I was twenty-three the first time I truly realized my own mortality. It was early morning, and I was lying on my makeshift bed on the floor of my apartment in tiny Zavet, Bulgaria, where I served for two years as a Peace Corps Volunteer, when it occurred to me that someday my life will be over. Of course this was not new information; I had been fully aware of the inevitability of death on a superficial level for at least fourteen years since I lost my beloved grandpa when I was nine. On this particular morning, however, it really sank in deeply that my time on this earth is limited, and that one day, I will simply be… gone. It was a surreal moment, one that stayed with me for days, even weeks, afterwards, but not in a depressing way. It was simply another inescapable fact of life, which upon sincerely comprehending caused me never again to think of time in the same way as I had before.

A friend of mine told me recently that the great thing about time is that it never stops, and that with every passing moment, we are that much closer to where we want to be: closer to the weekend, closer to the end of a rough patch, closer to reaching our goals, and presumably closer to finding happiness. Thinking of time in this way put a little spring in my stride… until of course it also struck me that while every tick of the clock may indeed be bringing me closer to where I want to be in my life, it is also bringing me closer to the day when it’s all over. Not a thought I want to mull over for too long.

What my friend was trying to say is that we so often unjustly view time as the enemy, dragging on for an eternity when we are anticipating the next stage in our lives and disappearing at an alarming rate when we need it the most. So often we blame time- or lack thereof- for our inefficiencies, our failures, and for not doing the things we’d really love to do, yet we forget how time allows us the opportunity to ruminate, heal ourselves, and change our course.

In running, time is often pared down to its most literal sense. We race against the clock in an attempt to run a personal record or to test our ability to sustain anaerobic threshold pace for a couple of minutes longer than we did last week. Training for months to shave a few seconds off a 5K or a minute off a marathon merits huge pats on the back and leaves many of our non-running friends questioning our sanity, or at the very least, our priorities. I cannot remember the last time I intentionally ran without my watch or didn’t bother to figure out my exact distance so that I could calculate my mile pace down to the second. Most runners I know are similarly obsessive about recording their workouts because time is often our basis for tracking progress.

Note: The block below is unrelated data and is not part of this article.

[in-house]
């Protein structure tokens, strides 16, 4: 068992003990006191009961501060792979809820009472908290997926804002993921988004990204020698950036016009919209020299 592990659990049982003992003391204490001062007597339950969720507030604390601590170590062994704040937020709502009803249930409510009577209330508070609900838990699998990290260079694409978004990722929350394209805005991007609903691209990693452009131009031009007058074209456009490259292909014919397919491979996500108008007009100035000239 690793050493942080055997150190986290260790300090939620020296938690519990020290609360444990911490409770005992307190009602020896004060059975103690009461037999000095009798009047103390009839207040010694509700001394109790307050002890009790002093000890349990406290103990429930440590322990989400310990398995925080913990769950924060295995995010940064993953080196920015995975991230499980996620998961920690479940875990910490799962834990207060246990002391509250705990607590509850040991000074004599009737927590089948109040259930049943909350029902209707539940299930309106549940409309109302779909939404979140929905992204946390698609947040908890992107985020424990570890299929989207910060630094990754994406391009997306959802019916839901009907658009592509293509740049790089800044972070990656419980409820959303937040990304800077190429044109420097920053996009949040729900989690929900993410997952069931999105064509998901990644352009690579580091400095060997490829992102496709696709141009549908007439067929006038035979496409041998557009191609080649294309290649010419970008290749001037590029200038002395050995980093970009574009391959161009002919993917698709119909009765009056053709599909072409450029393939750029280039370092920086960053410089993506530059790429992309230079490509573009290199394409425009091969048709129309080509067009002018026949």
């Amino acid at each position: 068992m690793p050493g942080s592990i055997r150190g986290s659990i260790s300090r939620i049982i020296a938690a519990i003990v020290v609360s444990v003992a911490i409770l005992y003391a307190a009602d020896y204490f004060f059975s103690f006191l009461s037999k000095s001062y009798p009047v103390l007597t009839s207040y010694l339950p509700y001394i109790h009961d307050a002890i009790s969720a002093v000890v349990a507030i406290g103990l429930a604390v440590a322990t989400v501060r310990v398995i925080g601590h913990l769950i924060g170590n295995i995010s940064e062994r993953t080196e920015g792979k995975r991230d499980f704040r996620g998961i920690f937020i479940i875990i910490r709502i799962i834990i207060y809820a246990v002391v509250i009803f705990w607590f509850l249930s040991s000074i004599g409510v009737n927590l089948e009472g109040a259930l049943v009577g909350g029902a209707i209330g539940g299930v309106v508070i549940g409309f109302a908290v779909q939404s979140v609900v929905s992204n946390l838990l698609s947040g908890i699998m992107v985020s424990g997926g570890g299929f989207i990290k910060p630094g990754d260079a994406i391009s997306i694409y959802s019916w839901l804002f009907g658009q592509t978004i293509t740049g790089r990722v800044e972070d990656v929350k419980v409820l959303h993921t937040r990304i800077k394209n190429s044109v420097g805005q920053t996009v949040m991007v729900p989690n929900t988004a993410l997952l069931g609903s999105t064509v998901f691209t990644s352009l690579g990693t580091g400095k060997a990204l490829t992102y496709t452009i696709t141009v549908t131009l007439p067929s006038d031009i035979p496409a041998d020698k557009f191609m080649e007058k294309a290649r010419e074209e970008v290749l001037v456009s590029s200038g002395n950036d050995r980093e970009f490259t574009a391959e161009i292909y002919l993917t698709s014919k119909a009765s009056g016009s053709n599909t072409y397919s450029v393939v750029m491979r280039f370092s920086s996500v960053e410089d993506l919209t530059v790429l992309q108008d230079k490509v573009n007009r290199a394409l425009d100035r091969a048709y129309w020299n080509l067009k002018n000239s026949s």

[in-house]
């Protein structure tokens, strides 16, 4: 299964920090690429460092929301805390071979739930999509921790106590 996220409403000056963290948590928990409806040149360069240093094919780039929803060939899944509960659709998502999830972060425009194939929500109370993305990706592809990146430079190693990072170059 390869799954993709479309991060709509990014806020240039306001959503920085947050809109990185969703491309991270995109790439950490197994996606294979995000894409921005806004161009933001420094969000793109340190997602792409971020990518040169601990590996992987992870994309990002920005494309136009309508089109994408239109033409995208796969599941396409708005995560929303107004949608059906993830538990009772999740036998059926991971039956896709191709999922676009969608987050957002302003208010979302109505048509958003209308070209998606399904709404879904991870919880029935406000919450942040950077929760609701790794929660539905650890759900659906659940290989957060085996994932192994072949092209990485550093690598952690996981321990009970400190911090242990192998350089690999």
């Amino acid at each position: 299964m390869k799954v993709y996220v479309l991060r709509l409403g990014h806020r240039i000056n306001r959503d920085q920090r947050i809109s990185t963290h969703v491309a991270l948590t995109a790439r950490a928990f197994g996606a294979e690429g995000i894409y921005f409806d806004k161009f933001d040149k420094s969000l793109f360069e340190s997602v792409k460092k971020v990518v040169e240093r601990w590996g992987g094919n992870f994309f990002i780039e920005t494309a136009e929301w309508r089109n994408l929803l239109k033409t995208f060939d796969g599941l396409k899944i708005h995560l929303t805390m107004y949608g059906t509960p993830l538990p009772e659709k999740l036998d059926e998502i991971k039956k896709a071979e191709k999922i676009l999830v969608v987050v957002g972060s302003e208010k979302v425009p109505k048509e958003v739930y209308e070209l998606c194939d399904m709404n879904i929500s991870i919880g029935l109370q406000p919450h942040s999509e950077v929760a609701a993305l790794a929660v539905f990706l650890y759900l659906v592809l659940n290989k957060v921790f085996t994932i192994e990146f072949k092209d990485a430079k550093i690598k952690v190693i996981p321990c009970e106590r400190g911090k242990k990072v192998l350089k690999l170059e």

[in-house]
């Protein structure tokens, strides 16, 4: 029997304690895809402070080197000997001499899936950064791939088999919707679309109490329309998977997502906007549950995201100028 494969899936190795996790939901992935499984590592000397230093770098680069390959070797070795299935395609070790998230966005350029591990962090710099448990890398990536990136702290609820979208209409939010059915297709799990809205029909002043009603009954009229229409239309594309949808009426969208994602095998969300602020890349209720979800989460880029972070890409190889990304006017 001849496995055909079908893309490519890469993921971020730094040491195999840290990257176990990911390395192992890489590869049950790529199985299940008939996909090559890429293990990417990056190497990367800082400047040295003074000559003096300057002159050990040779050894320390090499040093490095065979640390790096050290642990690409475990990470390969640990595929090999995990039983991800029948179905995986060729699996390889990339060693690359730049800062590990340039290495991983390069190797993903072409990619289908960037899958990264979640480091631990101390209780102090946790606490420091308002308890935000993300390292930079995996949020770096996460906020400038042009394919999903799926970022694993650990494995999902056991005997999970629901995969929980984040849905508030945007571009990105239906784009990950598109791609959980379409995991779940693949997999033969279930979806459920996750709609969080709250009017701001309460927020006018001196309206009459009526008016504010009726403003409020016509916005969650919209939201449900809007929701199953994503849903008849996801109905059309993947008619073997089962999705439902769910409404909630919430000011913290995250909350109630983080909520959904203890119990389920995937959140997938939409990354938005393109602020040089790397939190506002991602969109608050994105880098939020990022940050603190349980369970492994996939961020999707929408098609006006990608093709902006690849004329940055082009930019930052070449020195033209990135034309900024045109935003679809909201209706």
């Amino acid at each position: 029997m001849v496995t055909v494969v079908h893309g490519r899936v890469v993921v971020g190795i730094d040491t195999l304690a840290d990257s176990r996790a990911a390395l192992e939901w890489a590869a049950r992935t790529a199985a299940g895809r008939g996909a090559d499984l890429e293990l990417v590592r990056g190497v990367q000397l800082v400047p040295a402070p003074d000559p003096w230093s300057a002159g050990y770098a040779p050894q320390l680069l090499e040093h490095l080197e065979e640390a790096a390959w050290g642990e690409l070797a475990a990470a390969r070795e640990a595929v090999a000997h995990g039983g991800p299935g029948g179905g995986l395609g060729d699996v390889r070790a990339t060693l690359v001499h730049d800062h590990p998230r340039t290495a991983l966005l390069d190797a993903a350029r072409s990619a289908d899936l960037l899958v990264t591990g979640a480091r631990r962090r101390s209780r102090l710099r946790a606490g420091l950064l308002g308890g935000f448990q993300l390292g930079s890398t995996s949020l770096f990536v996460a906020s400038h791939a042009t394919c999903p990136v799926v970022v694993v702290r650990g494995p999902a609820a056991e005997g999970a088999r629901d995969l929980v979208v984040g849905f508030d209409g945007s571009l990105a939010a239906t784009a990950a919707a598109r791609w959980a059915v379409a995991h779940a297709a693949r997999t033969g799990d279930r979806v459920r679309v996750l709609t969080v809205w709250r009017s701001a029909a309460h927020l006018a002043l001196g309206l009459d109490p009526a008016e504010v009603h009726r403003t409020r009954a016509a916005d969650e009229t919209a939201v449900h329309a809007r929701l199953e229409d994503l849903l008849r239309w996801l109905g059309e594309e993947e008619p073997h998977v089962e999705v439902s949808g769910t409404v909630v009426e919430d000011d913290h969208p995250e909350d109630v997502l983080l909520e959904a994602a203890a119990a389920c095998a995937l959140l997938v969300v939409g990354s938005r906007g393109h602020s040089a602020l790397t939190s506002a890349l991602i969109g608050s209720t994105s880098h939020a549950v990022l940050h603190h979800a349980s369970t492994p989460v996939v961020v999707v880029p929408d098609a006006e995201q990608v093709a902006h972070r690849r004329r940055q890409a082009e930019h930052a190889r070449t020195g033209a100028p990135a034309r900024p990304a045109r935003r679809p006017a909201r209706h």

But it was when I began to measure chunks of my life in “running time” that I realized that my concept of time had taken on a whole new meaning. Years ago, I had begun to think of time in terms of my workouts or races. Driving to the family cabin took one marathon; teaching my group of “tough” kids in the afternoon was a ten miler; a typical work day is equivalent to an Ironman bike ride (yes, I really am that slow), and so on. Operating on running time somehow makes everyday challenges more bearable. If I can run or bike for more than eight hours, surely I can make it through a stressful day at the office, right? But then I wonder… what about life’s tougher challenges, like the time it will take for me to feel comfortable in my new job? Or to rebound from a major mistake? To mend a broken heart? How many miles will that take? Will 62 miles be enough? Will training to run 62 miles be enough?

The typical response I get from most people when I mention my goal to run 100K is, “Why in the world would you ever want to do that? I wouldn’t want to drive that far.” Yeah, I wouldn’t want to drive that far either, because when I drive, I have to pay attention to the cars around me, the road signs, the traffic signals, my speed…. When I run, I can get lost in time and space, listen to the rhythm of my feet, and let my thoughts go wherever they may. When I run, nothing else matters, yet by the time I am finished, somehow everything is clearer. Running is my time for meditation, reflection, planning, mourning, recovering, and ultimately knowing that for those minutes or hours that I am running, time is on my side.

Thank you for reading!

3 thoughts on “Time

  1. This is EXACTLY how I feel about running.
    I like to say 'it's cheaper than therapy.' 🙂
    I love getting lost for a bit with just nothing but my breath and feet hitting the ground.


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